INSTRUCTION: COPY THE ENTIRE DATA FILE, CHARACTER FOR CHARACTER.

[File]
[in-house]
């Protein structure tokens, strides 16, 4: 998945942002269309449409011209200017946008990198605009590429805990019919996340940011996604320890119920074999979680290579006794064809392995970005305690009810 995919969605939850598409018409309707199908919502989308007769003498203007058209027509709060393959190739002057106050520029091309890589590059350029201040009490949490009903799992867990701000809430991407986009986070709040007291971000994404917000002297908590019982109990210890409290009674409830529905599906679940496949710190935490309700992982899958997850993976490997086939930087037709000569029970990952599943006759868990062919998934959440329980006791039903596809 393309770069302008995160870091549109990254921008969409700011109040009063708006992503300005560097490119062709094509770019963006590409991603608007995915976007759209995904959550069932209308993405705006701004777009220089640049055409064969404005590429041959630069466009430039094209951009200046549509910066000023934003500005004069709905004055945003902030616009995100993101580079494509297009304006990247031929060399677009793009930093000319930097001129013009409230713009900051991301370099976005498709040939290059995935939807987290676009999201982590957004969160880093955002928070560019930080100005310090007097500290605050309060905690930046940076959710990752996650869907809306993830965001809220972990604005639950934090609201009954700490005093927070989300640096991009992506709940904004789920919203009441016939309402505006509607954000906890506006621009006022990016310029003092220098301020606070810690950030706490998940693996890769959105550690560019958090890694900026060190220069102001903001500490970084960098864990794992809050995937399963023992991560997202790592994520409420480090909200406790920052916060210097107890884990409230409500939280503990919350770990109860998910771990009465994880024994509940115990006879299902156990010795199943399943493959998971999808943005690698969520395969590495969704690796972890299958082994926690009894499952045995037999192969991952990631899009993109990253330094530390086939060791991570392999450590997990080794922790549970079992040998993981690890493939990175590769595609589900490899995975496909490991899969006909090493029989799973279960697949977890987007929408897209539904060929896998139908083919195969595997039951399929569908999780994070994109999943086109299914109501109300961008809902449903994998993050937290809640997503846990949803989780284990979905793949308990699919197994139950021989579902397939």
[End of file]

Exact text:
[in-house]
């Protein structure tokens, strides 16, 4: 998945942002269309449409011209200017946008990198605009590429805990019919996340940011996604320890119920074999979680290579006794064809392995970005305690009810 995919969605939850598409018409309707199908919502989308007769003498203007058209027509709060393959190739002057106050520029091309890589590059350029201040009490949490009903799992867990701000809430991407986009986070709040007291971000994404917000002297908590019982109990210890409290009674409830529905599906679940496949710190935490309700992982899958997850993976490997086939930087037709000569029970990952599943006759868990062919998934959440329980006791039903596809 393309770069302008995160870091549109990254921008969409700011109040009063708006992503300005560097490119062709094509770019963006590409991603608007995915976007759209995904959550069932209308993405705006701004777009220089640049055409064969404005590429041959630069466009430039094209951009200046549509910066000023934003500005004069709905004055945003902030616009995100993101580079494509297009304006990247031929060399677009793009930093000319930097001129013009409230713009900051991301370099976005498709040939290059995935939807987290676009999201982590957004969160880093955002928070560019930080100005310090007097500290605050309060905690930046940076959710990752996650869907809306993830965001809220972990604005639950934090609201009954700490005093927070989300640096991009992506709940904004789920919203009441016939309402505006509607954000906890506006621009006022990016310029003092220098301020606070810690950030706490998940693996890769959105550690560019958090890694900026060190220069102001903001500490970084960098864990794992809050995937399963023992991560997202790592994520409420480090909200406790920052916060210097107890884990409230409500939280503990919350770990109860998910771990009465994880024994509940115990006879299902156990010795199943399943493959998971999808943005690698969520395969590495969704690796972890299958082994926690009894499952045995037999192969991952990631899009993109990253330094530390086939060791991570392999450590997990080794922790549970079992040998993981690890493939990175590769595609589900490899995975496909490991899969006909090493029989799973279960697949977890987007929408897209539904060929896998139908083919195969595997039951399929569908999780994070994109999943086109299914109501109300961008809902449903994998993050937290809640997503846990949803989780284990979905793949308990699919197994139950021989579902397939």